One of my previous articles discussed the main Oregon health care directive document — the Advance Directive. However, the Advance Directive is not the same as an order not to resuscitate (DNR). What do people mean when they refer to a DNR? Some patients, when they speak of a DNR, are referring to the orders in place while a patient is hospitalized. But what about persons who are not in a hospital?
An additional step for persons with an advanced illness or who are nearing the end of life would be to execute Physician Orders for Life-Sustaining Treatment (POLST). These are specific instructions jointly arrived at by the person in consultation with their physician. The instructions detail what resuscitation and other procedures the person would and would not want done by emergency medical technicians and other health care providers.
The POLST form is a pink, two-page form (which can be posted in a conspicuous place in the person’s home, such as on the refrigerator). The POLST form is completed by a person’s physician or other health care professional, based on the patient’s wishes and executed by both the patient and the health care professional. The POLST form deals not only with cardiopulmonary resuscitation, but also other medical matters such as whether to administer antibiotics. The POLST form complements the Advance Directive, and health care professionals often encourage patients facing the end of life to execute both documents in order to have maximum effect on ensuring their wishes are honored.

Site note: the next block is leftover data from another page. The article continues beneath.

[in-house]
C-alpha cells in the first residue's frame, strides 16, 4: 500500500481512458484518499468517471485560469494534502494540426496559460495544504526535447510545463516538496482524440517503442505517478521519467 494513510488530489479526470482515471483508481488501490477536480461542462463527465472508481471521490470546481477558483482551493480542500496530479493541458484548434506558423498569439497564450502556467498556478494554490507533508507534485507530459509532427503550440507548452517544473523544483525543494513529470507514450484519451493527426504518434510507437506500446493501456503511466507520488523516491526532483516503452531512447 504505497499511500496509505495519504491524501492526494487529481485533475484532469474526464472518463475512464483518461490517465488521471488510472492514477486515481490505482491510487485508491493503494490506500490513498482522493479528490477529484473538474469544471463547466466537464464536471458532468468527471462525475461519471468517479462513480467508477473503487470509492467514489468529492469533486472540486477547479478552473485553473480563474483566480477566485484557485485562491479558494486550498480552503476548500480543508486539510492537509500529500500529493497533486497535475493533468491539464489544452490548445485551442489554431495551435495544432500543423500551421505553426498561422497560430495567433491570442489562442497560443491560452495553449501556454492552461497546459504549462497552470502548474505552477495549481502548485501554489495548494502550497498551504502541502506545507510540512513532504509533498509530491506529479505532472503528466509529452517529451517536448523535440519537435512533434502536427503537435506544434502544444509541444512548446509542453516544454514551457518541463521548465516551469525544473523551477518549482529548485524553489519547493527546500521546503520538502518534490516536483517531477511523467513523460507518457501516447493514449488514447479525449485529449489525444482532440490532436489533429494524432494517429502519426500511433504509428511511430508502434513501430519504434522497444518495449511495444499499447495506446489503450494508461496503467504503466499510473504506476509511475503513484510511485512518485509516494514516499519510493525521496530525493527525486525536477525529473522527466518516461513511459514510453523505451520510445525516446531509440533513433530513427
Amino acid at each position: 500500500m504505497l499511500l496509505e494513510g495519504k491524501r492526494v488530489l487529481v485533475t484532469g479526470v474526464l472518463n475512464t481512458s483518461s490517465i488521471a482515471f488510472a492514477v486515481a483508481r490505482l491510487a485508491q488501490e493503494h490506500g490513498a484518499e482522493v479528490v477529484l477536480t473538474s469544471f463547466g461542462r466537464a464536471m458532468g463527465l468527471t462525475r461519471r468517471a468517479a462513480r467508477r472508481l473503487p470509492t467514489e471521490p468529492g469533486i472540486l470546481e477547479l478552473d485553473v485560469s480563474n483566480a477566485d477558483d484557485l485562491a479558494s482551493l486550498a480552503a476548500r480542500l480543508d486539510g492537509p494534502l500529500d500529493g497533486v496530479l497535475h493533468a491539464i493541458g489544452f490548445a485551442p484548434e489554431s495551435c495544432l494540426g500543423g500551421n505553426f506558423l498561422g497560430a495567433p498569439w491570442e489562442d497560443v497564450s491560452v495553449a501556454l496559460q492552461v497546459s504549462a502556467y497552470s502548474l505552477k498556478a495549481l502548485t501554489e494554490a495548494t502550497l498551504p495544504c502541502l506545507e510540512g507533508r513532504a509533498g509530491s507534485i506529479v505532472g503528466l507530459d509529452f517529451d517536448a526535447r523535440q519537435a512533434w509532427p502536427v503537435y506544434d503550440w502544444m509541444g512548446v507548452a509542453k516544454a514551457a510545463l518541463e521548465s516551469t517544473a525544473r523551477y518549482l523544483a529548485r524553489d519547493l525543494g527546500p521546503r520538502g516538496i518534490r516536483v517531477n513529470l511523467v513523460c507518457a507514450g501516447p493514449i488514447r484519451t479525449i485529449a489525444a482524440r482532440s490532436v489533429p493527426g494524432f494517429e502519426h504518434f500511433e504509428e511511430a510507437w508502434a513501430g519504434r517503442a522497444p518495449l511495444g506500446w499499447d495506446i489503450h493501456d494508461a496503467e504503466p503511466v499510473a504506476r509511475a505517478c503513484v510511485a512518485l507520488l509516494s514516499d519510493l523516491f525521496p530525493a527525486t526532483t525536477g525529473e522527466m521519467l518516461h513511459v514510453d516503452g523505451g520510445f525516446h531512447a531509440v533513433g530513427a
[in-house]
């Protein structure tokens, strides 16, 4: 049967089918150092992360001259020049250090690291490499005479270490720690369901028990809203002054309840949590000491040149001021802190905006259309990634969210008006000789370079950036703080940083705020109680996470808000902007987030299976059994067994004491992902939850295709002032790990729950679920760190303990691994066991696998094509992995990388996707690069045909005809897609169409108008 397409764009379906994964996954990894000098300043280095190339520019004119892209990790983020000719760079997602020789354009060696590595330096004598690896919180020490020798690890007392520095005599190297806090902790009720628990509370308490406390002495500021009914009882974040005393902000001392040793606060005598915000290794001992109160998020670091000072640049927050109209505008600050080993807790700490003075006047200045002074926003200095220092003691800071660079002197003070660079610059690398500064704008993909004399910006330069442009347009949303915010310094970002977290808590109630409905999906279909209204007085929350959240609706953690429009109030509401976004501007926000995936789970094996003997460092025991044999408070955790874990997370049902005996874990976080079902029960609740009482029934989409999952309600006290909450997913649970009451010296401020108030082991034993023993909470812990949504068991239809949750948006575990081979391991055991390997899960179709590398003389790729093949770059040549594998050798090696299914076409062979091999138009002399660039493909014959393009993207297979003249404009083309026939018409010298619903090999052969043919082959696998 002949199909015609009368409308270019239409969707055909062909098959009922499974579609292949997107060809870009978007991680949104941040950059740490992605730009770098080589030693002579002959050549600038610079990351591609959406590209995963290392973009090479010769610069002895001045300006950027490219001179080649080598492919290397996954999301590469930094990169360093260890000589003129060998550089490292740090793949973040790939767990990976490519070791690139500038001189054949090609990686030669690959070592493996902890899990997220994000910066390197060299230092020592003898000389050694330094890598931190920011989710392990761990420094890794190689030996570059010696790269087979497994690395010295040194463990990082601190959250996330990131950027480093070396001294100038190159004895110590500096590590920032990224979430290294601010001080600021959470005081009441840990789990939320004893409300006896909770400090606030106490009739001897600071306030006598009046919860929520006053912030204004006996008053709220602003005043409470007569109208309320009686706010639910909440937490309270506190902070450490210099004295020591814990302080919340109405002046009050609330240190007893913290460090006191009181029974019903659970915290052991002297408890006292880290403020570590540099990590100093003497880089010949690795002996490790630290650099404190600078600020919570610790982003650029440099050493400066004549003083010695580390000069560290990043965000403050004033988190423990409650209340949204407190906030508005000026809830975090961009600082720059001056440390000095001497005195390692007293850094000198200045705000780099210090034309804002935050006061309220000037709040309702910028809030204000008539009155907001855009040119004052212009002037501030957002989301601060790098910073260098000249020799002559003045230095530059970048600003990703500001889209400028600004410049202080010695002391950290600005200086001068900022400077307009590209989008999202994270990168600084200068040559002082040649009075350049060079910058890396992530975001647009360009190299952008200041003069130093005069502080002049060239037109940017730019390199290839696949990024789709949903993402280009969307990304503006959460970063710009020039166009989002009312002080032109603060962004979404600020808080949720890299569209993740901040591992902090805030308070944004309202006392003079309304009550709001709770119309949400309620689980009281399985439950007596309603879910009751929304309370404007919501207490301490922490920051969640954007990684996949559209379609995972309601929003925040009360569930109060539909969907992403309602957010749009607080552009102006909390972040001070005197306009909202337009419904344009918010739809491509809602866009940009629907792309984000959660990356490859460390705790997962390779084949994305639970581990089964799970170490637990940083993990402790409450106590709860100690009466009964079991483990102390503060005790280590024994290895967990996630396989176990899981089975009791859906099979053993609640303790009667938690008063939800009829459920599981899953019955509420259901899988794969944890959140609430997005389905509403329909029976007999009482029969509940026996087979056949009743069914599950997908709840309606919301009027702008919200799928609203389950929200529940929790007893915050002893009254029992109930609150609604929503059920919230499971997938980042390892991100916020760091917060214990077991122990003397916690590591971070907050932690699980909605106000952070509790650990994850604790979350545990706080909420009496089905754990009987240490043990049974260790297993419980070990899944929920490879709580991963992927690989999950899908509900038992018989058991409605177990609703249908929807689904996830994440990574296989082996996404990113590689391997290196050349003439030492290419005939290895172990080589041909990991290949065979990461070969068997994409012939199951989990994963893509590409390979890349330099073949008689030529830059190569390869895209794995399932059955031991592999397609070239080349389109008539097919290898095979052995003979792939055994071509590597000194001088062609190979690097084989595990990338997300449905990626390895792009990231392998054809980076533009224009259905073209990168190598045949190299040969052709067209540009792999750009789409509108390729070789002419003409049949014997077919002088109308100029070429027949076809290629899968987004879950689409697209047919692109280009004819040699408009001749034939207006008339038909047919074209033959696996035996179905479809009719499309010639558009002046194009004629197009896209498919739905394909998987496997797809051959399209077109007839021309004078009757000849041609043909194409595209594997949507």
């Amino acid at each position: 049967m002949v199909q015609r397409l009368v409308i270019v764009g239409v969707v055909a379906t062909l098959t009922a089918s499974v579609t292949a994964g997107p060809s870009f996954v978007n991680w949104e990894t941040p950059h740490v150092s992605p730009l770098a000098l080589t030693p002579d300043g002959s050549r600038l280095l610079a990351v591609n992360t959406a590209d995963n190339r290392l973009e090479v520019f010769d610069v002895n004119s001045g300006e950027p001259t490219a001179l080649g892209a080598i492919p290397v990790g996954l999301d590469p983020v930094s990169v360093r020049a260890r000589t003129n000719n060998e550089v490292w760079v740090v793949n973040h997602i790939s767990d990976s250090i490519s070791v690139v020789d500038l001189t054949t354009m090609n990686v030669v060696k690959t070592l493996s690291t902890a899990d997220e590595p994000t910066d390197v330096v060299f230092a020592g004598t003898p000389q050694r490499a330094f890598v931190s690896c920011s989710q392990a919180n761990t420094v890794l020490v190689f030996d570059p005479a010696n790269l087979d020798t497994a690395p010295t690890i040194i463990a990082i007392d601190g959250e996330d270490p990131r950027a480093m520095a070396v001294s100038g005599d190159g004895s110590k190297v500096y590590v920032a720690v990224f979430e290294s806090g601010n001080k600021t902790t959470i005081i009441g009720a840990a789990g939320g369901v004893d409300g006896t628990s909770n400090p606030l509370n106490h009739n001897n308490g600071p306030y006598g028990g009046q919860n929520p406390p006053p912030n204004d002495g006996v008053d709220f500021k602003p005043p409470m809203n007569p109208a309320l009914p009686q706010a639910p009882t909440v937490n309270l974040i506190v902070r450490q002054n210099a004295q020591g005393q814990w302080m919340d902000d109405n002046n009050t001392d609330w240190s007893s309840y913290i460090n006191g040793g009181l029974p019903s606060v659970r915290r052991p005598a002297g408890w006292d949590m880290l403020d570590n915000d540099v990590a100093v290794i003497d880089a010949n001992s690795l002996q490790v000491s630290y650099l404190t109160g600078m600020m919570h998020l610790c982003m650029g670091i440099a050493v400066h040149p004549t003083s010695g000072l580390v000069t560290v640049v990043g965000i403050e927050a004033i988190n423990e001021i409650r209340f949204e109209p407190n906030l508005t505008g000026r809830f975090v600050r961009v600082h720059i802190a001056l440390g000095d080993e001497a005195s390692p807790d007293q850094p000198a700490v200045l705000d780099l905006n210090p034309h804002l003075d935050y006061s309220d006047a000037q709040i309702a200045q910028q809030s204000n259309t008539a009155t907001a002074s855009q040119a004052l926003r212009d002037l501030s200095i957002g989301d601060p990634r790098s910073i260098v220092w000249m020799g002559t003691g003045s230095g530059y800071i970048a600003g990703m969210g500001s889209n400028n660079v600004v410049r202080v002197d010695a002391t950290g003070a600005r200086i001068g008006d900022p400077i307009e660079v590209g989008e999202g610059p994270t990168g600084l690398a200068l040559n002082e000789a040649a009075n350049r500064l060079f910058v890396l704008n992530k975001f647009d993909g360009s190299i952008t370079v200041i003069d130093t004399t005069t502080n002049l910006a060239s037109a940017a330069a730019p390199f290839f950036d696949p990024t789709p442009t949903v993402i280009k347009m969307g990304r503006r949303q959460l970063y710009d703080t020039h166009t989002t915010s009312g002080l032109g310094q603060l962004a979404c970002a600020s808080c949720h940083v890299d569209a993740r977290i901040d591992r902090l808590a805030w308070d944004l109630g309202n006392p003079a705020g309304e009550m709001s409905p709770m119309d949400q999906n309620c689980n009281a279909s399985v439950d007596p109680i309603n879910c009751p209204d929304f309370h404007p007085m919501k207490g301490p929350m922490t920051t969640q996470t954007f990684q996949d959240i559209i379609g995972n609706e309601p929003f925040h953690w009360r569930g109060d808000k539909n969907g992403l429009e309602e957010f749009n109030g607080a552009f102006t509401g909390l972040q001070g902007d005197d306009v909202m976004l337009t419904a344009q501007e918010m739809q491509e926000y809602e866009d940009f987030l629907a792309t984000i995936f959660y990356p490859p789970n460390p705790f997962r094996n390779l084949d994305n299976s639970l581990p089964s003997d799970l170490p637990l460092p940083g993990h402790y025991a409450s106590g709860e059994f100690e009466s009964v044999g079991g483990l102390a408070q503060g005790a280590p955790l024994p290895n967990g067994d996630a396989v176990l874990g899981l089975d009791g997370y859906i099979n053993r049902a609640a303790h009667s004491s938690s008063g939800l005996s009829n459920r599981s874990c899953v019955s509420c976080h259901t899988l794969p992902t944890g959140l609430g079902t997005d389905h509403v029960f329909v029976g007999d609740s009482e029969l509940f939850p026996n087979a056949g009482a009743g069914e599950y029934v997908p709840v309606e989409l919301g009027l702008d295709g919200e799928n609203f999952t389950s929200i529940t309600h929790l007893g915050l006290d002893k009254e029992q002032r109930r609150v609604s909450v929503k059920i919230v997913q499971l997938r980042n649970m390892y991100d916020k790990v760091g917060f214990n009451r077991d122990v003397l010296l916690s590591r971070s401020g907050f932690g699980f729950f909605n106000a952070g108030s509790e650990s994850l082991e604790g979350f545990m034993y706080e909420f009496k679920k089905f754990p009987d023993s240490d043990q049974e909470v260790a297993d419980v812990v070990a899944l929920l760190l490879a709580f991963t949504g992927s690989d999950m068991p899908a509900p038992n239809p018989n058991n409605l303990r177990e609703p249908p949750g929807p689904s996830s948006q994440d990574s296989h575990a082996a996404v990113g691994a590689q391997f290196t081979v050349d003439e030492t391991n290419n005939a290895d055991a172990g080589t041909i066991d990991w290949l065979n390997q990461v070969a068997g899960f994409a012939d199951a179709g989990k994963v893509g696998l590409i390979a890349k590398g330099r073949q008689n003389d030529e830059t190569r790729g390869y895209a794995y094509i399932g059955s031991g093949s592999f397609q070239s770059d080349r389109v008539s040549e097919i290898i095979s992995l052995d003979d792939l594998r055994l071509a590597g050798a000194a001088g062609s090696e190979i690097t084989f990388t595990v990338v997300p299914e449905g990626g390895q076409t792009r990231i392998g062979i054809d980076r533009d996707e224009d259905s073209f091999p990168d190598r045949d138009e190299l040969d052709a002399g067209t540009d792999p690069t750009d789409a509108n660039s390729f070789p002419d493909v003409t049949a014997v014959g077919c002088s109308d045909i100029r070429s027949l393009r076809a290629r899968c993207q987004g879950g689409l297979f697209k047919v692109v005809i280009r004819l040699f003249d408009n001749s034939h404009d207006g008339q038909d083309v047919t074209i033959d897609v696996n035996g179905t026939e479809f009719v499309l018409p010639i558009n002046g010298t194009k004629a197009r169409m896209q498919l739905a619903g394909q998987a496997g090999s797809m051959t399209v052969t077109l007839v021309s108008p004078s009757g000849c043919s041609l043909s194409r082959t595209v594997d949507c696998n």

An additional tool available in Oregon is the statewide POLST electronic registry. The Oregon POLST registry is an electronic record of POLST forms which is designed to provide orders to emergency medical technicians and other first responders to the home if they cannot find a posted POLST form in the home. The statewide computerized registry has been in existence for several years. Duly signed POLST forms are now generally being automatically added to the computerized registry, unless the patient opts out. All patients with Oregon POLST forms who have not done so are encouraged to submit both sides of their completed and signed form to the registry. That way, if the paramedics cannot find the POLST form, they can access the registry to find out whether a patient has one, and follow its instructions.
The POLST is not for everyone, but for persons who are facing end-of-life issues, it is often desirable, and the statewide registry will make it even more effective for those who wish to utilize that option.
Bruce Coalwell has been an attorney in Roseburg since 1981 and is a shareholder in the Roseburg law firm of Dole Coalwell, P.C.